Apocalypse Now is one of the most spectacular films ever made, but also one of the most open and provisional in its structure. Ever since it was released, Coppola has revisited and revised it – in his own filmography throughout the 1980s, which was haunted by his sense that he would never live up to the film, and then in his two subsequent cuts of the film itself. First, there was Apocalypse Now: Redux, released in 2001, which added fifty minutes to the film, including the entire French Plantation scene. Then came Apocalypse Now: The Final Cut, released in 2019, which cut back thirty minutes, supposedly offering the truest version of Coppola’s original vision. It’s notable that both of these recuts coincided with the two longest lulls in Coppola’s career to date – the ten year gap between The Rainmaker (released in 1997) and Youth Without Youth, and the nine year gap between Twixt (released in 2011) and the present day. Coppola’s style shifted dramatically from the late 90s to the late 00s, and it seems likely his style will shift dramatically again, if his plans to move from the indie horror of Twixt to the scale of his life-long project Megalopolis are anything to go by. In each case, Coppola has looked back to Apocalypse Now to question his next step as a director and – in some ways – to mourn his inability to ever quite reach those heights again.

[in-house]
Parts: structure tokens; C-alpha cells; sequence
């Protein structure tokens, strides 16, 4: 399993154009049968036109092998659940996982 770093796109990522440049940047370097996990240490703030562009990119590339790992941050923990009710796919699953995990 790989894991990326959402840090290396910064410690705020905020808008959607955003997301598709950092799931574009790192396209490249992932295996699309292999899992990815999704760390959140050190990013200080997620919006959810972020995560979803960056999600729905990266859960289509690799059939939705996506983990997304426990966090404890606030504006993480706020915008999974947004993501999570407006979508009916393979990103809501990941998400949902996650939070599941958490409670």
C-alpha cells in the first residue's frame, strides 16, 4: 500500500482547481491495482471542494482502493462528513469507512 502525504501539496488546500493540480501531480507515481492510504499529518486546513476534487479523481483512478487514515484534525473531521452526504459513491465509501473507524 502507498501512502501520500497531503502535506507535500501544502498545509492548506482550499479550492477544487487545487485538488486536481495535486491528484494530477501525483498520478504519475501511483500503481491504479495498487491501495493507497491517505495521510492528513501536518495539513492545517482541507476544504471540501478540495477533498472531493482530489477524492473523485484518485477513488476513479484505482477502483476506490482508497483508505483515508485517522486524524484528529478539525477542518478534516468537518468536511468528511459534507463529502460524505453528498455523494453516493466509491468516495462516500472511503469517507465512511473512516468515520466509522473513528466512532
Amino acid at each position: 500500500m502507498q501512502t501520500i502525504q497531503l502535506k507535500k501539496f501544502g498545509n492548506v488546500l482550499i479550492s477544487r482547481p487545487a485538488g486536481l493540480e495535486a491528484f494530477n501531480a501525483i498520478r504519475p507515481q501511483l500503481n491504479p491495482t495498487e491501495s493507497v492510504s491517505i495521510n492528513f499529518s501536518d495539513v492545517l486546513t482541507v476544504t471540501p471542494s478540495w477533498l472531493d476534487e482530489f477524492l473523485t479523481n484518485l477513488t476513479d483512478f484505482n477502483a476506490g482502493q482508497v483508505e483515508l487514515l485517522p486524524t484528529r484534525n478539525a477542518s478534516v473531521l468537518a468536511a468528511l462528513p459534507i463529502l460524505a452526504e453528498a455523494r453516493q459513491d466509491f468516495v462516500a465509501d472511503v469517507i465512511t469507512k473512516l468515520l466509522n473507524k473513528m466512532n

Despite not being directed by Coppola, and despite the fact that it is technically a documentary, Hearts of Darkness feels like another key part of the evolving textuality of Apocalypse Now, partly because it is also quite open in its structure and authorship, and is credited to three directors. The most intriguing part of the film is directed by Eleanor Coppola, and consists of footage that she shot during the production of Apocalypse Now, along with transcripts that she took of conversations that she had with Francis, her husband. The more traditional part of Hearts of Darkness is handled by Fax Bahr and George Hickenlooper, who compiled and curated Eleanor’s footage, while adding interviews with the primary cast and crew in 1991, including Francis and Eleanor themselves. While Bahr and Hickenlooper provide the logistics, this is essentially Eleanor Coppola’s film – and certainly her vision, since she could clearly tell, from the very outset, that the making of Apocalypse Now was going to be a monumental event, no matter how the film itself turned out. She starting shooting from the earliest casting sessions, capturing many of the breathless early moments when the project was merely an idea – including the first day of shooting – before moving into the thornier aspects of production, and finally the premiere.